Trip to California finds pro-transit mindset
When members of the Miami-Dade Metropolitan Planning Organization (MPO) traveled to Oakland and San Diego, CA, to survey transit tactics, they found many similarities between the California communities and Miami. But the differences were also clear, said Aileen Bouclè, MPO executive director since January.
The April 8 traveling party included Ms. Bouclè; Jean Monestime, chair of both the Miami-Dade Commission and the MPO; Francis Suarez, Miami commissioner and MPO vice chair; and Oliver G. Gilbert III, mayor of Miami Gardens and MPO member.
They visited the Bay Area Metropolitan Transportation Commission, a planning authority for nine counties in the San Francisco Bay area; the San Diego Association of Governments, a regional planning agency in the San Diego area; and the California offices of both the Federal Transit Administration and the Federal Highway Administration. “Multiple meetings took place,” Ms. Bouclè said.
Like Miami-Dade County, the Bay area and San Diego are affected by both growth and congestion, she said. “We share similar problems; these are two very populous regions. The road network is at capacity.”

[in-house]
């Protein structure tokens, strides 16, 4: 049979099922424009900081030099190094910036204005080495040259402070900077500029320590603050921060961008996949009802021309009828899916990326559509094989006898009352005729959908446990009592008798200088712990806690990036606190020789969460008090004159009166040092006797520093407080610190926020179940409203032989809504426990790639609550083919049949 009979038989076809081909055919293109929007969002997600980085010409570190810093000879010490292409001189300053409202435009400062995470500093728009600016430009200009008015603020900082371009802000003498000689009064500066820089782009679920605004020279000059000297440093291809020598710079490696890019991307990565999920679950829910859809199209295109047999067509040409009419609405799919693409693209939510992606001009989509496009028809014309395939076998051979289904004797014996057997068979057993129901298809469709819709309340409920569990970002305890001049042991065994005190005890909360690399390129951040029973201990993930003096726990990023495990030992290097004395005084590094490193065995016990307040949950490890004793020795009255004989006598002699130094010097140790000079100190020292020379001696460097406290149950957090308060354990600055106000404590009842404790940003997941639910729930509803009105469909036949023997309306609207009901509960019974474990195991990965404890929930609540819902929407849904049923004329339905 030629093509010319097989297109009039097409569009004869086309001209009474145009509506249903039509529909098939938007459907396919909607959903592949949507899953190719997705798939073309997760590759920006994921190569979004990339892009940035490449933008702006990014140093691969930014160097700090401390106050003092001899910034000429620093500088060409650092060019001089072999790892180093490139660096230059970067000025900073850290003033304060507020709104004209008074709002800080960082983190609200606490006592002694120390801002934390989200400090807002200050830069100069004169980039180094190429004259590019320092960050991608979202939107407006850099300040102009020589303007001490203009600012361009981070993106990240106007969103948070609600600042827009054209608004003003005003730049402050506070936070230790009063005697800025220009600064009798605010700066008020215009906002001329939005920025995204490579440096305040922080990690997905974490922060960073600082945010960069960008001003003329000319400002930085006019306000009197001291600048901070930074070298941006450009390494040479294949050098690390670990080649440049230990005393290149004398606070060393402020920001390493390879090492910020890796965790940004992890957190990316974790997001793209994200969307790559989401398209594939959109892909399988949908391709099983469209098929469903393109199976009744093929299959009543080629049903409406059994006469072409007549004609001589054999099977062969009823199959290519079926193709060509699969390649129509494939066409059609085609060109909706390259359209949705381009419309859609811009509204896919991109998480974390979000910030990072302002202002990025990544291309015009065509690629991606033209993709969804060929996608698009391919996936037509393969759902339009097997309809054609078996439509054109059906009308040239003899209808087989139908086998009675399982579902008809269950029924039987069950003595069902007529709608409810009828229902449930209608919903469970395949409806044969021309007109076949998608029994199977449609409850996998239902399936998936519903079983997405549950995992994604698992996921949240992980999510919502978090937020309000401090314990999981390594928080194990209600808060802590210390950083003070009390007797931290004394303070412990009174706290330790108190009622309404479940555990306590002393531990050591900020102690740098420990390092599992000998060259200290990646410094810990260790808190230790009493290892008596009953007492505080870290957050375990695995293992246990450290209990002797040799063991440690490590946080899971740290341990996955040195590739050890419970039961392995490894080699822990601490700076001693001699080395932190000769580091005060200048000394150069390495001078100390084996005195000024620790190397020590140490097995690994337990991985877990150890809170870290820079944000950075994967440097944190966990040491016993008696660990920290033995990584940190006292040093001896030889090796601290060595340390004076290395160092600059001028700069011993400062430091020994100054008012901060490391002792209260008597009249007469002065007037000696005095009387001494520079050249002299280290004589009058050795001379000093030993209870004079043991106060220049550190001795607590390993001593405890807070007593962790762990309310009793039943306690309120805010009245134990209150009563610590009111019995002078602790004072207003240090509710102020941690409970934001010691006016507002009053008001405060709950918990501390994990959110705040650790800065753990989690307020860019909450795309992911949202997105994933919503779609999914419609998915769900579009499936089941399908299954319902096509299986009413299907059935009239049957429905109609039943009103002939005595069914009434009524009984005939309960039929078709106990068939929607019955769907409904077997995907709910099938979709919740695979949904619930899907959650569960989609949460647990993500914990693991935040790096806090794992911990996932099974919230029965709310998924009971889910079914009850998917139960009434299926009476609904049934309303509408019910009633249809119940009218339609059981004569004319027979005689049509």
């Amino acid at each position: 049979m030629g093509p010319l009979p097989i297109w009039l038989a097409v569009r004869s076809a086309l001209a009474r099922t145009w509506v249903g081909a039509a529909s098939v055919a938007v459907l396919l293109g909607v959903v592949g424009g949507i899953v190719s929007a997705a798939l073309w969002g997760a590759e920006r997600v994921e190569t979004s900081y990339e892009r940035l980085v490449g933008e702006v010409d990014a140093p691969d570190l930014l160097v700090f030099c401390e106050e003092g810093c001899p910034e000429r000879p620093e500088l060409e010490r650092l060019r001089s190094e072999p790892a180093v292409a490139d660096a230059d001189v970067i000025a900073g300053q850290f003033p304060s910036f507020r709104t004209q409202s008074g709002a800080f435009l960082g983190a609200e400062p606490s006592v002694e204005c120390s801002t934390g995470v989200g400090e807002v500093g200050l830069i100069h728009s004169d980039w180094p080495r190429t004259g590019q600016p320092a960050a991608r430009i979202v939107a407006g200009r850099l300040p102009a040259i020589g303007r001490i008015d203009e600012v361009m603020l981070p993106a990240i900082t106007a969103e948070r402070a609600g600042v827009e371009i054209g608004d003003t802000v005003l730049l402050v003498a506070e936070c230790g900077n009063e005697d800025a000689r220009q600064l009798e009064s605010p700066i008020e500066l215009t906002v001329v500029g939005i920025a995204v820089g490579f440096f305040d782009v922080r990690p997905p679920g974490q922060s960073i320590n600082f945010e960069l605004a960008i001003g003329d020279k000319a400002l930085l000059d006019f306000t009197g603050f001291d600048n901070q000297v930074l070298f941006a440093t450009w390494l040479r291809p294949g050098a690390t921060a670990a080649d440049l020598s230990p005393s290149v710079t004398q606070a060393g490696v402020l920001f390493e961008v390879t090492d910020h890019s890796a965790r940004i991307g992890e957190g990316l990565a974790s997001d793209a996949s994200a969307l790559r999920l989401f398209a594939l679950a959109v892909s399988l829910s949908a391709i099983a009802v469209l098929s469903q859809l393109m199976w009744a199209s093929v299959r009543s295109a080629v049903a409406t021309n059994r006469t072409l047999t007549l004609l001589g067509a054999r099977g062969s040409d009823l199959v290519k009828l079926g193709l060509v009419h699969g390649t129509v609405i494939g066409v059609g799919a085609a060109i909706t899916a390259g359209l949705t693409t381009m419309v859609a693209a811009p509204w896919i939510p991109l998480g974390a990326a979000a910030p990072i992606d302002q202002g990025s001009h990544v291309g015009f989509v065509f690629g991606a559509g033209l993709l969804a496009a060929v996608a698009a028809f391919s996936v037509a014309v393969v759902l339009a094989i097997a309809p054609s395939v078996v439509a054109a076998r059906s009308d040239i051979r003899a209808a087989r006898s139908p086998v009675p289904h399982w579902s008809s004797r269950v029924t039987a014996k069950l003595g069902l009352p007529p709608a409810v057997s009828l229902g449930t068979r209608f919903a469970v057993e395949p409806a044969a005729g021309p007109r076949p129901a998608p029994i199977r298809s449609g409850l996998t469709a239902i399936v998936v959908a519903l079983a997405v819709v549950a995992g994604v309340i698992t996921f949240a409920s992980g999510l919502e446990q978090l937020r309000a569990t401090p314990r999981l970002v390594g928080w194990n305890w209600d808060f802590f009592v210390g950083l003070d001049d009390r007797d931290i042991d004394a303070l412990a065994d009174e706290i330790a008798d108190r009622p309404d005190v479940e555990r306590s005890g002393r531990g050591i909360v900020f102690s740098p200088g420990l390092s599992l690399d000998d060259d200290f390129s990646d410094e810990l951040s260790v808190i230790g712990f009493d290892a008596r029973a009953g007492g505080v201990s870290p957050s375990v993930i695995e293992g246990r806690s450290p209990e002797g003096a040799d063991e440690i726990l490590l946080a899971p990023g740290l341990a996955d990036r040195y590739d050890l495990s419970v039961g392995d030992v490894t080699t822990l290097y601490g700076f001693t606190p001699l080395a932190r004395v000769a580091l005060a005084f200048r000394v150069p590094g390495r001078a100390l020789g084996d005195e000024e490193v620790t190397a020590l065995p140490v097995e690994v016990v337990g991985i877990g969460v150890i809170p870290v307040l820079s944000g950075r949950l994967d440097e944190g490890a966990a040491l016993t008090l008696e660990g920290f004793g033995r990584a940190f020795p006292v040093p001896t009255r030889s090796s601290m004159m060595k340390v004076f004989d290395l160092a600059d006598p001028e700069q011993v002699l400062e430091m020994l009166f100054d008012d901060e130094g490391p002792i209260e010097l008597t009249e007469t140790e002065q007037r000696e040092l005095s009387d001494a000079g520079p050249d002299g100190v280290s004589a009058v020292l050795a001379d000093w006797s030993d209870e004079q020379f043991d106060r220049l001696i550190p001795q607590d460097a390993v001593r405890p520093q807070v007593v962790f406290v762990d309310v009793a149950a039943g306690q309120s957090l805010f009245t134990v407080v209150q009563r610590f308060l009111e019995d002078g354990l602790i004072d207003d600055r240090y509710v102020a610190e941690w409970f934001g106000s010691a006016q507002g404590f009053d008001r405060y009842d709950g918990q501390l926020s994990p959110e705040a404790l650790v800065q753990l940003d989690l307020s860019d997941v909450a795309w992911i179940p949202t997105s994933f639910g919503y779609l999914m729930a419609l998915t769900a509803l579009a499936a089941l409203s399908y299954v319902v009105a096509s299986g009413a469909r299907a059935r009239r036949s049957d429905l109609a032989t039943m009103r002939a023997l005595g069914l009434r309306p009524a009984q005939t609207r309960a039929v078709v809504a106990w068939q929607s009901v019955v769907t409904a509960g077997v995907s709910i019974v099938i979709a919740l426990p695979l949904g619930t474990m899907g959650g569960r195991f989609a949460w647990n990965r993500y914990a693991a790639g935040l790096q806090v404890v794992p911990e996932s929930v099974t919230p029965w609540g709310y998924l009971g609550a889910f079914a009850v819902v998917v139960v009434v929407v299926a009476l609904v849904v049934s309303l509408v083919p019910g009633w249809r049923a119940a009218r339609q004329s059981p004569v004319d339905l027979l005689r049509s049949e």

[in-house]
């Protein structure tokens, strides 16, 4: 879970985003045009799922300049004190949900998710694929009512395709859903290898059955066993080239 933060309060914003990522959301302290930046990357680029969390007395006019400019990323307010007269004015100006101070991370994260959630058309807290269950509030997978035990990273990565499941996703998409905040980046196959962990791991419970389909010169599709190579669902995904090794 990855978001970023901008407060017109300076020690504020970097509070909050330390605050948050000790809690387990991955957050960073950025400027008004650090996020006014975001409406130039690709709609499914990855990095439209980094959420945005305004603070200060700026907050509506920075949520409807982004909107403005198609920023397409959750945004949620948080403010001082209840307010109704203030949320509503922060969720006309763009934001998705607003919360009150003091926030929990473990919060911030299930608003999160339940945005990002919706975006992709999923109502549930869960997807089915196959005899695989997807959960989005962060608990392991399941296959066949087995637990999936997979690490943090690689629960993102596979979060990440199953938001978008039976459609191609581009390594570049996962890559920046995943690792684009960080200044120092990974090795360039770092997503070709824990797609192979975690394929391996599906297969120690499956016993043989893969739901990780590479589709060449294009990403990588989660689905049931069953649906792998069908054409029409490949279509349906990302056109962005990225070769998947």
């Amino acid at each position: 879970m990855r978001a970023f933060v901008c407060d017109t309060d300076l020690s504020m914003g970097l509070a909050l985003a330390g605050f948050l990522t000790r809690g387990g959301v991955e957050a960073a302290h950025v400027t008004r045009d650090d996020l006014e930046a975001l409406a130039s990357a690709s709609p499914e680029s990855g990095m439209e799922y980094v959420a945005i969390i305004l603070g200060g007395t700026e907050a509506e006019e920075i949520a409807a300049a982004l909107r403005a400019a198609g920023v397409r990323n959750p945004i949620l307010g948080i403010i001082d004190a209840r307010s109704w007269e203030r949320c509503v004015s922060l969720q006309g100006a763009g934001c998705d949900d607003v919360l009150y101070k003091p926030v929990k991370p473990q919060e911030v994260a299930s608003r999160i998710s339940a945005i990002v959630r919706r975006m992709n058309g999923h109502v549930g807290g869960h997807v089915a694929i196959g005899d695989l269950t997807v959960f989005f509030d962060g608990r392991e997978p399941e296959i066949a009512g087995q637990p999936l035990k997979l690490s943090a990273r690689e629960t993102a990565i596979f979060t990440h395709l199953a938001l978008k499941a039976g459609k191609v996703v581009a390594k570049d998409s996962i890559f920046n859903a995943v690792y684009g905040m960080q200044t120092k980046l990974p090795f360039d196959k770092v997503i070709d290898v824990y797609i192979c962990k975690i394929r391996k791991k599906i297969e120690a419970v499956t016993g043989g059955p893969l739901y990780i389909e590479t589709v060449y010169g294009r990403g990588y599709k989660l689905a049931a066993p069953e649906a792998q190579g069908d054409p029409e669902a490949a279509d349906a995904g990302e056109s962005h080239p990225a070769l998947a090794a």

But the California planning groups operate under a mindset that the only effective way to improve mobility is to grow public transit, she said. “They know that’s where the future is.”
They are also unified in the pursuit of regional solutions, Ms. Bouclè said. “They get behind a plan and move it forward. They acknowledge that they need help, and they are very aggressive in seeking federal funding.”
Once a plan is established, “they work it, acknowledging there is a time line.” Ms. Bouclè said she hopes a similar coalition of committed officials and stakeholders will push forward the Strategic Miami Area Rapid Transit plan that the MPO recently approved.
In California, “they have a pipeline full of projects” in various stages of environmental testing or design. “As soon as they have a project that’s ready, they move it forward,” she said. “They know that federal funding requires a local match” and have prepared the resources.
In its search for solutions that have worked elsewhere, the group has visited Denver and will next travel to Houston.
“We’re at a crossroads in Miami-Dade; our roadways are built out,” Ms. Bouclè said. “We have the capacity to grow our transit.” The question, at least in the minds of many observers, is whether community leaders and transportation officials can put aside individual agendas and unify behind a common goal.